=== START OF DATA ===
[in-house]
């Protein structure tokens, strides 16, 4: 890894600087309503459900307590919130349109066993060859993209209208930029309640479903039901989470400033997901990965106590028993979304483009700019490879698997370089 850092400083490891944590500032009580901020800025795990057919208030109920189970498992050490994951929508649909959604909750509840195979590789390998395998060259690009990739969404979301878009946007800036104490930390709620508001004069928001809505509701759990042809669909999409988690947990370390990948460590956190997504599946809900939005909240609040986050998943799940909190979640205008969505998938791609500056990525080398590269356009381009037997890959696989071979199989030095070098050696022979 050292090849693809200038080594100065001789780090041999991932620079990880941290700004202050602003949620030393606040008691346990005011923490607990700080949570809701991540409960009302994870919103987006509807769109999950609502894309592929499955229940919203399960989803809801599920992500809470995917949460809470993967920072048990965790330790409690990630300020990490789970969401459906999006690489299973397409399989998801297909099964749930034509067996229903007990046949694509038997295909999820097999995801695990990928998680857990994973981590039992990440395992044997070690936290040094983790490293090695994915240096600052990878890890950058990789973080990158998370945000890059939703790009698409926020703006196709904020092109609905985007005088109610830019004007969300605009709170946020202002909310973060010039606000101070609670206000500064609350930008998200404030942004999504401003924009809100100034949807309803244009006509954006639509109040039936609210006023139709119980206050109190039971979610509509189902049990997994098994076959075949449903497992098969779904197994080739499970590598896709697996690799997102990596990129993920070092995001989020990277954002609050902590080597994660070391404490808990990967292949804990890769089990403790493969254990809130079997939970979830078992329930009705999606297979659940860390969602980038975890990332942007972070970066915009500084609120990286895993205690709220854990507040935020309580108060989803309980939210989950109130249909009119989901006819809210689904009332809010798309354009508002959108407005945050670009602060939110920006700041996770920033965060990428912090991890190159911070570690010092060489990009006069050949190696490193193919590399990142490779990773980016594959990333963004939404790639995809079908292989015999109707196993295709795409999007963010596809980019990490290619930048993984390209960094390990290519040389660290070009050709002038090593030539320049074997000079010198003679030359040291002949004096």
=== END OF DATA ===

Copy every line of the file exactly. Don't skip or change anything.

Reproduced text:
[in-house]
């Protein structure tokens, strides 16, 4: 890894600087309503459900307590919130349109066993060859993209209208930029309640479903039901989470400033997901990965106590028993979304483009700019490879698997370089 850092400083490891944590500032009580901020800025795990057919208030109920189970498992050490994951929508649909959604909750509840195979590789390998395998060259690009990739969404979301878009946007800036104490930390709620508001004069928001809505509701759990042809669909999409988690947990370390990948460590956190997504599946809900939005909240609040986050998943799940909190979640205008969505998938791609500056990525080398590269356009381009037997890959696989071979199989030095070098050696022979 050292090849693809200038080594100065001789780090041999991932620079990880941290700004202050602003949620030393606040008691346990005011923490607990700080949570809701991540409960009302994870919103987006509807769109999950609502894309592929499955229940919203399960989803809801599920992500809470995917949460809470993967920072048990965790330790409690990630300020990490789970969401459906999006690489299973397409399989998801297909099964749930034509067996229903007990046949694509038997295909999820097999995801695990990928998680857990994973981590039992990440395992044997070690936290040094983790490293090695994915240096600052990878890890950058990789973080990158998370945000890059939703790009698409926020703006196709904020092109609905985007005088109610830019004007969300605009709170946020202002909310973060010039606000101070609670206000500064609350930008998200404030942004999504401003924009809100100034949807309803244009006509954006639509109040039936609210006023139709119980206050109190039971979610509509189902049990997994098994076959075949449903497992098969779904197994080739499970590598896709697996690799997102990596990129993920070092995001989020990277954002609050902590080597994660070391404490808990990967292949804990890769089990403790493969254990809130079997939970979830078992329930009705999606297979659940860390969602980038975890990332942007972070970066915009500084609120990286895993205690709220854990507040935020309580108060989803309980939210989950109130249909009119989901006819809210689904009332809010798309354009508002959108407005945050670009602060939110920006700041996770920033965060990428912090991890190159911070570690010092060489990009006069050949190696490193193919590399990142490779990773980016594959990333963004939404790639995809079908292989015999109707196993295709795409999007963010596809980019990490290619930048993984390209960094390990290519040389660290070009050709002038090593030539320049074997000079010198003679030359040291002949004096």